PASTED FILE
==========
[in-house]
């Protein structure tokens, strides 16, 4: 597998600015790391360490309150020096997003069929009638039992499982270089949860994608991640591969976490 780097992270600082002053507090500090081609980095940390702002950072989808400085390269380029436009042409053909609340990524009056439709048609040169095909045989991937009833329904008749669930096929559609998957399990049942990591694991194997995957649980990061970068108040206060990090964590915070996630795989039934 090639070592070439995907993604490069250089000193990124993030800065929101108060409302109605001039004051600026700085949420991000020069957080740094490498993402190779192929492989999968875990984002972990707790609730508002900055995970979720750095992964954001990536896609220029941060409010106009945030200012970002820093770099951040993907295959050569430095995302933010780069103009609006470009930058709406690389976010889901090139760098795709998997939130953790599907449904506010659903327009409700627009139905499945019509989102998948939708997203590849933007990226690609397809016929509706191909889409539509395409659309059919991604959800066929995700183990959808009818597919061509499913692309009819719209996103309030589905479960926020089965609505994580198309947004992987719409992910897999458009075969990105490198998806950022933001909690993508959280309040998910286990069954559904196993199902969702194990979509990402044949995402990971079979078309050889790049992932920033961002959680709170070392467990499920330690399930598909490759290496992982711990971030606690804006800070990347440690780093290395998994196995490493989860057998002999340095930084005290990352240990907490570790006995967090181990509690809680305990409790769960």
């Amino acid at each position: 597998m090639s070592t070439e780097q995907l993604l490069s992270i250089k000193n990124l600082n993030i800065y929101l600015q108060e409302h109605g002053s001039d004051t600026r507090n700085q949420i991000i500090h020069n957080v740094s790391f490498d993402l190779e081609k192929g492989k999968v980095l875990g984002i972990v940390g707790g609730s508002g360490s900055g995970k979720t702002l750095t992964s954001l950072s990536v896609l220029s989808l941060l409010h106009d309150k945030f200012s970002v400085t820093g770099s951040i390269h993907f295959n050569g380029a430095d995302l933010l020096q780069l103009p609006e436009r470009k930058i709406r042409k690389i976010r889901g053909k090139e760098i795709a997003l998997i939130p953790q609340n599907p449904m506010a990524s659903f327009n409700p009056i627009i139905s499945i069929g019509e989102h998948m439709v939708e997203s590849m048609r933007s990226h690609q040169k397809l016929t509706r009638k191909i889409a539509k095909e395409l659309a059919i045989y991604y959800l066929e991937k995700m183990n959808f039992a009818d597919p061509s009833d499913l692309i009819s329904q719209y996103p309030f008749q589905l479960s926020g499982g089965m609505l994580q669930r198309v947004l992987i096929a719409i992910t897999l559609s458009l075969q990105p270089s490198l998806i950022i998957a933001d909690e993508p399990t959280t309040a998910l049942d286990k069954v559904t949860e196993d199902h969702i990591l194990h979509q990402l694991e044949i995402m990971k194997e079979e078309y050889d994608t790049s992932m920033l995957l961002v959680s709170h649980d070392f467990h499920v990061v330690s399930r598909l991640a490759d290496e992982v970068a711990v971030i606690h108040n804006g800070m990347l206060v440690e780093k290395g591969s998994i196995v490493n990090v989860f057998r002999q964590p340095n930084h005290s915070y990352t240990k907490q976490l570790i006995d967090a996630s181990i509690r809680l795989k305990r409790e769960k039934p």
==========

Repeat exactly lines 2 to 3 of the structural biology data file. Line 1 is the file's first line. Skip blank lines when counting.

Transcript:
């Protein structure tokens, strides 16, 4: 597998600015790391360490309150020096997003069929009638039992499982270089949860994608991640591969976490 780097992270600082002053507090500090081609980095940390702002950072989808400085390269380029436009042409053909609340990524009056439709048609040169095909045989991937009833329904008749669930096929559609998957399990049942990591694991194997995957649980990061970068108040206060990090964590915070996630795989039934 090639070592070439995907993604490069250089000193990124993030800065929101108060409302109605001039004051600026700085949420991000020069957080740094490498993402190779192929492989999968875990984002972990707790609730508002900055995970979720750095992964954001990536896609220029941060409010106009945030200012970002820093770099951040993907295959050569430095995302933010780069103009609006470009930058709406690389976010889901090139760098795709998997939130953790599907449904506010659903327009409700627009139905499945019509989102998948939708997203590849933007990226690609397809016929509706191909889409539509395409659309059919991604959800066929995700183990959808009818597919061509499913692309009819719209996103309030589905479960926020089965609505994580198309947004992987719409992910897999458009075969990105490198998806950022933001909690993508959280309040998910286990069954559904196993199902969702194990979509990402044949995402990971079979078309050889790049992932920033961002959680709170070392467990499920330690399930598909490759290496992982711990971030606690804006800070990347440690780093290395998994196995490493989860057998002999340095930084005290990352240990907490570790006995967090181990509690809680305990409790769960």
């Amino acid at each position: 597998m090639s070592t070439e780097q995907l993604l490069s992270i250089k000193n990124l600082n993030i800065y929101l600015q108060e409302h109605g002053s001039d004051t600026r507090n700085q949420i991000i500090h020069n957080v740094s790391f490498d993402l190779e081609k192929g492989k999968v980095l875990g984002i972990v940390g707790g609730s508002g360490s900055g995970k979720t702002l750095t992964s954001l950072s990536v896609l220029s989808l941060l409010h106009d309150k945030f200012s970002v400085t820093g770099s951040i390269h993907f295959n050569g380029a430095d995302l933010l020096q780069l103009p609006e436009r470009k930058i709406r042409k690389i976010r889901g053909k090139e760098i795709a997003l998997i939130p953790q609340n599907p449904m506010a990524s659903f327009n409700p009056i627009i139905s499945i069929g019509e989102h998948m439709v939708e997203s590849m048609r933007s990226h690609q040169k397809l016929t509706r009638k191909i889409a539509k095909e395409l659309a059919i045989y991604y959800l066929e991937k995700m183990n959808f039992a009818d597919p061509s009833d499913l692309i009819s329904q719209y996103p309030f008749q589905l479960s926020g499982g089965m609505l994580q669930r198309v947004l992987i096929a719409i992910t897999l559609s458009l075969q990105p270089s490198l998806i950022i998957a933001d909690e993508p399990t959280t309040a998910l049942d286990k069954v559904t949860e196993d199902h969702i990591l194990h979509q990402l694991e044949i995402m990971k194997e079979e078309y050889d994608t790049s992932m920033l995957l961002v959680s709170h649980d070392f467990h499920v990061v330690s399930r598909l991640a490759d290496e992982v970068a711990v971030i606690h108040n804006g800070m990347l206060v440690e780093k290395g591969s998994i196995v490493n990090v989860f057998r002999q964590p340095n930084h005290s915070y990352t240990k907490q976490l570790i006995d967090a996630s181990i509690r809680l795989k305990r409790e769960k039934p």